August 31, 2017 Patrick Oliver-Kelley

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America is a confused place today. What has gone wrong is a decline in trust, as defined as the expectation that other people will act in ways that are fair to you. Since Trump’s electioneering and his election, there is precious little of trust about. After his Charlottesville performance, he shows himself to be politically inept, morally barren and temperamentally unfit for his office. The harm will spill over into the rest of his agenda.

Those who say most American can be trusted has declined from 44% in ’76 to 32% in 2016. My fear is that this distrust will contribute to our decline and eventual autocracy. “Trust has been our secret sauce,” says James Dimon of JPMorganChase…reconciling this distrust with the rosy business outlook is tricky. Distrust is toxic because it makes doing business more expensive. Trust in Big Business has fallen from 74% in 1976 to 61% in June of this year. No question that the financial crisis of 2007-8 blew a giant hole in the reputation of business and finance. Another measure is the revenue of legal firms rose by 103% from 1997 to 2012. My fear is that the country’s vast stock of trust built over a very long period of time is being depleted quickly.
The US economy continued its record streak of jobs growth adding 209,000 jobs for the 82nd month in a row to July. Second quarter GDP growth should increase to 2.9% reflecting stronger than expected retail Number. This is the ninth year of economic expansion.

What is critical to understand in light of the current political debate, is that contrary to conventional wisdom, less-skilled immigration does not just knock less-educated Americans out of their jobs. It most often leads to the creation of new jobs- at better wages- for natives, too. Most notable is that it helps many Americans to move up the income ladder. And by stimulating investment and reallocating work, in increases productivity.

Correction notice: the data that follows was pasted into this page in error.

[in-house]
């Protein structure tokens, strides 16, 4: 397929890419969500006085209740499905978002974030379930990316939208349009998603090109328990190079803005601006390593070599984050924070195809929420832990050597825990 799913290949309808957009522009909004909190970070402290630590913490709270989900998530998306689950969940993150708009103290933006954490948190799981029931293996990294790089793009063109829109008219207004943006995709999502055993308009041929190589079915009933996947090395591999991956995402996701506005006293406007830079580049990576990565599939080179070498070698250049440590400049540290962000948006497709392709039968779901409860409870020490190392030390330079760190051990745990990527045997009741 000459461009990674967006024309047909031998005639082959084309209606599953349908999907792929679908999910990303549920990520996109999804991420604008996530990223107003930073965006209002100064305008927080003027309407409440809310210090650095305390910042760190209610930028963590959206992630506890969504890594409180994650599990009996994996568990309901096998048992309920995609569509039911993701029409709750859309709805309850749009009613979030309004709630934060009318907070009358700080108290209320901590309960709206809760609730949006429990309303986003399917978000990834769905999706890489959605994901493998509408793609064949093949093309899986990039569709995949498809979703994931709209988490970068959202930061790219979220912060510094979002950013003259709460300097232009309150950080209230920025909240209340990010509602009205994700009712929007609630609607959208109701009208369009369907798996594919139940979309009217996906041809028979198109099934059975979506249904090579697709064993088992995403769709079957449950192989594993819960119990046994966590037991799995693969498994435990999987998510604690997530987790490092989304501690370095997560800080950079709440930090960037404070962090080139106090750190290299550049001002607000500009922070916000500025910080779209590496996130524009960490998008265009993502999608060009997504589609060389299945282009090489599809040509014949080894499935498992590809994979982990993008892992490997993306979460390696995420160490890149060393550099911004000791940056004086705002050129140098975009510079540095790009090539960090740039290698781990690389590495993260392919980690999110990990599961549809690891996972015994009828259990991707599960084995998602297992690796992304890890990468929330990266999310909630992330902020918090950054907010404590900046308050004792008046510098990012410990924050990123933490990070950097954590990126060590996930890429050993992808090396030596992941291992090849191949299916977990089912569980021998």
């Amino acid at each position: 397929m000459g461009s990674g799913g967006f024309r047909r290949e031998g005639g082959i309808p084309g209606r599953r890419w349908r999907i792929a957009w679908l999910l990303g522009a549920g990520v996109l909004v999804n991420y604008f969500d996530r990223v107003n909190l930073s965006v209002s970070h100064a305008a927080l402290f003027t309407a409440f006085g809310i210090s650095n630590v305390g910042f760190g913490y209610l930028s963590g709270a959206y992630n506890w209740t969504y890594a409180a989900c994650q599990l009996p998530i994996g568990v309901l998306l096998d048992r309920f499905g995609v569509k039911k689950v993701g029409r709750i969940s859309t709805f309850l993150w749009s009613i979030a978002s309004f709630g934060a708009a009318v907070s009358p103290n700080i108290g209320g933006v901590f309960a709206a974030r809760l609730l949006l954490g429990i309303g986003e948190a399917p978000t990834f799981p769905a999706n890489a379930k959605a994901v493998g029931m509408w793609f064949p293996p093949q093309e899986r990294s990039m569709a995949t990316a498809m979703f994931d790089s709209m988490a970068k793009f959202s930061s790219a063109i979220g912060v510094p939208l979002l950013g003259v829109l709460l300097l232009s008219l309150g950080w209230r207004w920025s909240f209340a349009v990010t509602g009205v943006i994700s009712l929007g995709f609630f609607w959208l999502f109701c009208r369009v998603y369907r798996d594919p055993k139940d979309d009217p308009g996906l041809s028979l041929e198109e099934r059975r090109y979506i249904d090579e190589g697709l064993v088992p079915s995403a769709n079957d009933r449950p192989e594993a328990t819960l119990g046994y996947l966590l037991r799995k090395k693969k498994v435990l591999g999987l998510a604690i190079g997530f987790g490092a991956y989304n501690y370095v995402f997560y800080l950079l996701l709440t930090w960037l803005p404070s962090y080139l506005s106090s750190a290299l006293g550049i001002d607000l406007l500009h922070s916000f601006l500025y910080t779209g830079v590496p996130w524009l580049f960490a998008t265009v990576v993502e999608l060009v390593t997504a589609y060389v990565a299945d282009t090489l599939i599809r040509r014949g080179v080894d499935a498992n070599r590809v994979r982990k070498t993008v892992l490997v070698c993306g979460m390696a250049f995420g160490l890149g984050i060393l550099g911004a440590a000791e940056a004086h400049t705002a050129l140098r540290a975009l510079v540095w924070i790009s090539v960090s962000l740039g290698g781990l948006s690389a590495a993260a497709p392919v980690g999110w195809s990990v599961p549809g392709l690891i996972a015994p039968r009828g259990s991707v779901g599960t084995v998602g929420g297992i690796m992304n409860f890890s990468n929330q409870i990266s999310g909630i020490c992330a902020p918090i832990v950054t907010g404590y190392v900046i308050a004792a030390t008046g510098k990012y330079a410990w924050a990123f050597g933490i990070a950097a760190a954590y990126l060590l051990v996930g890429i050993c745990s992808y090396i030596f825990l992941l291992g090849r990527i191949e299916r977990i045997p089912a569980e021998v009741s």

There is no clear connection between less immigration and more jobs for Americans. Rather, the prevailing view among economists is that immigration increases economic growth, improving the lives of the immigrants and the lives of the people who are already here. Economists agree that other factors, notably technological improvements, are primarily responsible for the broader deterioration in the fortunes of the American working class. You might consider, for starters, the enormous demand for low-skilled workers, which could well go unmet as the baby boom generation ages out of the labor force, eroding the labor supply. Eight of the 15 occupations expected to experience the fastest growth between 2014 and 2024 — personal care and home health aides, food preparation workers, janitors and the like — require no schooling at all.

But the argument for low-skilled immigration is not just about filling an employment hole. The millions of immigrants of little skill who swept into the work force in the 25 years to the onset of the Great Recession- the men washing dishes in the back of restaurants, the women emptying trash bins of office buildings- have largely improved the lives of Americans.

The politics of immigration are driven, to this day, by the proposition that immigrant laborers take the jobs and depress the wages of Americans competing with them in the work force. It is a mechanical statement of the law of supply and demand: More workers spilling in over the border will inevitably reduce the price of work.

This proposition underpins President Trump’s threat to get rid of the 11 million unauthorized immigrants living in the country by half and create a point system to ensure that only immigrants with high skills are allowed entrance in the future.

But it is largely wrong. It misses many things: that less-skilled immigrants are also consumers of American-made goods and services; that their cheap labor raises economic output and also reduces prices. It misses the fact that their children tend to have substantially more skills. In fact, the children of immigrants contribute more to state fiscal coffers than do other native-born Americans.

We see supervillains bent on our destruction. But really, the threats we face are weak leaders without many options, cultivating fear and chaos as their best, and perhaps last, hope of survival.

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